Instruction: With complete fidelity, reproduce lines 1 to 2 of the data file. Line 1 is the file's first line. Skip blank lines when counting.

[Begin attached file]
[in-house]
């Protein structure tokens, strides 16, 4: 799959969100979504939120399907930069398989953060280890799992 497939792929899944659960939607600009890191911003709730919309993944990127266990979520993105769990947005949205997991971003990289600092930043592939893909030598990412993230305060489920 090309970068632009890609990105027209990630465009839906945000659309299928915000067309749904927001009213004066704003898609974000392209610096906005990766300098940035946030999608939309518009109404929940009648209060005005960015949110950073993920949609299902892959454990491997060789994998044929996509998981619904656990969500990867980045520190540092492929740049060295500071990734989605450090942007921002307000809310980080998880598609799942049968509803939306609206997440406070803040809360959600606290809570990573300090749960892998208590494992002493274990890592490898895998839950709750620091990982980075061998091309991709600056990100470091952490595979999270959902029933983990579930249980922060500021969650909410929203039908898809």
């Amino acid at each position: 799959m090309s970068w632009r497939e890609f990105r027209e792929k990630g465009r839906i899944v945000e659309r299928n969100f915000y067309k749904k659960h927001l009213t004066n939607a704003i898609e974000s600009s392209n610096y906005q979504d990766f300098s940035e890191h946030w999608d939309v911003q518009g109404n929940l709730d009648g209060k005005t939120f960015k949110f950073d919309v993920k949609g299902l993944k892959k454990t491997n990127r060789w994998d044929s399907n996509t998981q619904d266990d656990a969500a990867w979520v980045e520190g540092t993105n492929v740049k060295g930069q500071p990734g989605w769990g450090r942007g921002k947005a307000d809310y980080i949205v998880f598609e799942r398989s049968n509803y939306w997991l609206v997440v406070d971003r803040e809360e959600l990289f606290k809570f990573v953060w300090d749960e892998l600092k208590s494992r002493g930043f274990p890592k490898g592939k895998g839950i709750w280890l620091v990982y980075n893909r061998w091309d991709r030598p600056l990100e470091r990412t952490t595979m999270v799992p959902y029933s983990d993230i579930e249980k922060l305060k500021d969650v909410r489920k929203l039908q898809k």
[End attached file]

[in-house]
């Protein structure tokens, strides 16, 4: 799959969100979504939120399907930069398989953060280890799992 497939792929899944659960939607600009890191911003709730919309993944990127266990979520993105769990947005949205997991971003990289600092930043592939893909030598990412993230305060489920 090309970068632009890609990105027209990630465009839906945000659309299928915000067309749904927001009213004066704003898609974000392209610096906005990766300098940035946030999608939309518009109404929940009648209060005005960015949110950073993920949609299902892959454990491997060789994998044929996509998981619904656990969500990867980045520190540092492929740049060295500071990734989605450090942007921002307000809310980080998880598609799942049968509803939306609206997440406070803040809360959600606290809570990573300090749960892998208590494992002493274990890592490898895998839950709750620091990982980075061998091309991709600056990100470091952490595979999270959902029933983990579930249980922060500021969650909410929203039908898809």